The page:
FARGO – Kirk Ludwig stoked the fears of many area residents this week. Now he fears for his own safety.
The Fargo man has been presumed to be a pedophile by thousands online, banned from the city's public pools and physically threatened after taking some photographs here early Monday afternoon at the Island Park Pool. A local barber who saw him secretly shooting photos at the pool posted about it on Facebook, saying Ludwig was taking photos of kids in their swimsuits.
All of it, he says, is a misunderstanding. He insists he wasn't taking pictures of children.
"There was obviously nothing inappropriate," he told The Forum on Friday, five days after he was confronted while taking pictures of the pool.
After the initial post by Jed Felix, which had been shared on Facebook nearly 4,500 times as of Friday night, Ludwig was interviewed by police, banned from the city's pools and publicly condemned.
Ludwig, who has a wife and daughter, says he has changed his physical appearance after receiving death threats on Facebook.
Even a Clay County Sheriff's Department detective made a threatening comment about Ludwig, writing on Facebook that "someone should of stomped his guts out."
"This is completely destroying my life," Ludwig said. "And I'm very certain that I'm gonna lose my job."
He insists there was nothing sinister about his pictures and that there were no children at the pool when he was there Monday, from about 12:40 p.m. to 12:50 p.m.
"There were no kids in any of the pictures," he said. "I reviewed the photos and there were no kids, in any of them."
Fargo police conducted a forensic review of his camera, including deleted photos, and didn't find anything criminal, Ludwig said.
He was taking pictures of someone diving into the water, he said. He noted that he is a professional photographer who also shoots pictures in his spare time.
Roger Gress, executive director of the Fargo Parks District, said there were children's swimming lessons at the Island Park Pool on Monday until 12:45 p.m.
Regardless of whether children were photographed, Gress said, the important point is that Ludwig was "lurking around ... crouched down, taking pictures through a window," and it was right to ban him from the city's pools.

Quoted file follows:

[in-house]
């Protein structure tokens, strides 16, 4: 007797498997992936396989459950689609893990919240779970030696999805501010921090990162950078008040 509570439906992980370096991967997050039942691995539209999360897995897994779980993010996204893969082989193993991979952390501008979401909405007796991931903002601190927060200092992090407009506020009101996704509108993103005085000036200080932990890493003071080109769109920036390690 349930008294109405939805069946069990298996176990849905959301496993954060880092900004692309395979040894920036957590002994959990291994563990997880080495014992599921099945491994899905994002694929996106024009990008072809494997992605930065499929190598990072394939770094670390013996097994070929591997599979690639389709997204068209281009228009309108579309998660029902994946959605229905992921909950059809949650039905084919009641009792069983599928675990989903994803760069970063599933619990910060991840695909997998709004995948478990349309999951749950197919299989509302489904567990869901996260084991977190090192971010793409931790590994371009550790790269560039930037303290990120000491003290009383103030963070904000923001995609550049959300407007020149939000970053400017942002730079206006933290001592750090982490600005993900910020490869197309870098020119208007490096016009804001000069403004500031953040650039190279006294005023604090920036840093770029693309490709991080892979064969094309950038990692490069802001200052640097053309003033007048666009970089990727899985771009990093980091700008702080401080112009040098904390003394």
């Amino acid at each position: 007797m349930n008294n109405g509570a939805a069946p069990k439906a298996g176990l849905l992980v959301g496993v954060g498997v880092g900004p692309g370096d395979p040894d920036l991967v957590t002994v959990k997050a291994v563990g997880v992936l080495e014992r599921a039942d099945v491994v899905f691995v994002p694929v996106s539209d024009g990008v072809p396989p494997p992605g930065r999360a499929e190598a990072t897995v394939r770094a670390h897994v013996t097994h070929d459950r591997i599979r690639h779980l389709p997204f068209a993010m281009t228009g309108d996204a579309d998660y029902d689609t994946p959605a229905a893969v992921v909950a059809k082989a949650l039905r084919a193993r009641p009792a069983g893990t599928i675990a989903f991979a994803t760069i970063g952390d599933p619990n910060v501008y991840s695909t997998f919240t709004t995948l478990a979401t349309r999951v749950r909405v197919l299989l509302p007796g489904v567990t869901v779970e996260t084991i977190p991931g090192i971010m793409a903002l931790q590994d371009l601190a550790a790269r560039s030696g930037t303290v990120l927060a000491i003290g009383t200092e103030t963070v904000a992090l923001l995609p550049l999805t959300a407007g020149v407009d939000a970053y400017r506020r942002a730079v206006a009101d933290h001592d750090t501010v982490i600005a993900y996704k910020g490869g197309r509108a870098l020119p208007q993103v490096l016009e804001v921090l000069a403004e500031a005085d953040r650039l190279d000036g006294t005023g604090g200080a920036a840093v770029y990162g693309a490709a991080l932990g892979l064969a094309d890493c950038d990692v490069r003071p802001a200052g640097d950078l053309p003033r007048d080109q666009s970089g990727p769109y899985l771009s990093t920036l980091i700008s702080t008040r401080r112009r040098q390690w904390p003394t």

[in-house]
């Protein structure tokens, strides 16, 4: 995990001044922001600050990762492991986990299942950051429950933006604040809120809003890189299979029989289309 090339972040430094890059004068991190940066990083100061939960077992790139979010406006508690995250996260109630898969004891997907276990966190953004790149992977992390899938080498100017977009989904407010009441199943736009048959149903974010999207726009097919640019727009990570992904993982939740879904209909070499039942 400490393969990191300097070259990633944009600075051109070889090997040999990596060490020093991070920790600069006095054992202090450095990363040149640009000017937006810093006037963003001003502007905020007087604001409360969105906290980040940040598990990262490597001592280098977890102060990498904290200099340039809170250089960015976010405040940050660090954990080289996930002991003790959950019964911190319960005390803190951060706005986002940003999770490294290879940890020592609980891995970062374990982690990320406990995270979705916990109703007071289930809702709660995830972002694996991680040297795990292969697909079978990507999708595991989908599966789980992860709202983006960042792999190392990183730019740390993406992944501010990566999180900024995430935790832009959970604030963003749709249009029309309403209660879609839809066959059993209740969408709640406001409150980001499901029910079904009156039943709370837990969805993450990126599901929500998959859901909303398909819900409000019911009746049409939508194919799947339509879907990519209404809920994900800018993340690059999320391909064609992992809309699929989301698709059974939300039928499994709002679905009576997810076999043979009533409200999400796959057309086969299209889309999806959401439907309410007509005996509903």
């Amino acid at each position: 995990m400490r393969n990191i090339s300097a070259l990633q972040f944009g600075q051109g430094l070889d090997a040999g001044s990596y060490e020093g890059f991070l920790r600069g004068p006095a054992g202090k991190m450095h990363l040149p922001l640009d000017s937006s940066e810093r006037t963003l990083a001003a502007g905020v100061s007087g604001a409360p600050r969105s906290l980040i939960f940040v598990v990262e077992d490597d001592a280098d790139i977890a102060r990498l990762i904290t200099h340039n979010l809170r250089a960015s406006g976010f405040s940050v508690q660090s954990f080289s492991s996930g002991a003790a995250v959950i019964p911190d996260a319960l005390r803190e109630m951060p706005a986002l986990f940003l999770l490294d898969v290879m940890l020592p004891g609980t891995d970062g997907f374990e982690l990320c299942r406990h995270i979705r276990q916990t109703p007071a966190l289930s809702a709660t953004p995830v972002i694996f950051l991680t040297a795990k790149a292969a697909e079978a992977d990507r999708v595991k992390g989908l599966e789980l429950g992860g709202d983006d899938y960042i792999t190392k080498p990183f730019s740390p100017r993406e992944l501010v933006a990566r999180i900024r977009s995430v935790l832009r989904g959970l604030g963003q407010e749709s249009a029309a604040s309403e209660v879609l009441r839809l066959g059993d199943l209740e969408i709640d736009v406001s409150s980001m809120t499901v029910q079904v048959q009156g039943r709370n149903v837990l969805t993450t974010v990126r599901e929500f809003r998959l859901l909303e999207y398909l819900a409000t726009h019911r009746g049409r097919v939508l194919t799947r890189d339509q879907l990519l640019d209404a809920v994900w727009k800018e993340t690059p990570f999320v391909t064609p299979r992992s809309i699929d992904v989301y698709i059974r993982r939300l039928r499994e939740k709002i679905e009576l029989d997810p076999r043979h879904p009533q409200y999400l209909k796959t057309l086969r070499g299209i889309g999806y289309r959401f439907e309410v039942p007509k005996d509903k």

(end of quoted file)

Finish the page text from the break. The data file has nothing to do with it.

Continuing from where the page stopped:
Gress confirmed that Ludwig was taking pictures of a female diver, though he said he didn't know if the diver was an adult or a child.
Ludwig and Gress met Friday morning, and Gress said Ludwig told him, "I understand that I looked like a creep."
In his interview with The Forum, Ludwig said he practices "candid street photography," in which subjects do not know they are being photographed. He said he "learned a hard lesson" this week.
"What might be OK and normal behavior in a big city is just interpreted as weird and creepy in a small city," he said.
Ludwig said he likes shooting all sorts of subjects, he said, including landscapes and buildings. But he has another, more unusual interest: expression photography.
He finds a subject – someone in public who does not notice him – and points his camera at the person.
"I wait for them to see me, and then I take the shot," he said. "I do want to be seen eventually. That's pretty much the only picture that's of value to me, is the one when they see me."
Ludwig was avoiding attention because he did not want the diver to see him – that way, he could capture a natural picture.
"I only get the photos I want from unaware subjects," he said.
He was then confronted by Felix, who said Ludwig calmly explained it was legal to shoot photos in public.
After Ludwig left, police opened an investigation and interviewed Ludwig. He was not charged with a crime for his photography, though he was charged for possession of marijuana when police say they found pot in his car when he drove to the downtown police station to be interviewed by officers.
Though his photography was not illegal, police still moved to ban Ludwig from the city's pools for 90 days, said Gress, who agreed with the decision.
When Ludwig met with Gress on Friday, he did not ask for the ban to be lifted. He simply wanted to explain himself.
Ludwig showed Gress some of his work. Gress said he told Ludwig the whole situation could have been avoided if Ludwig had given the Parks District a heads up that he was going to be taking pictures.
At the end of the meeting, Gress said he "felt sad" for Ludwig and the public vitriol he has received.
For Ludwig, the lesson was that his brand of photography is not welcome here.
"I'm not a courteous photographer. The lesson I learned is that I cannot be a discourteous photographer," he said.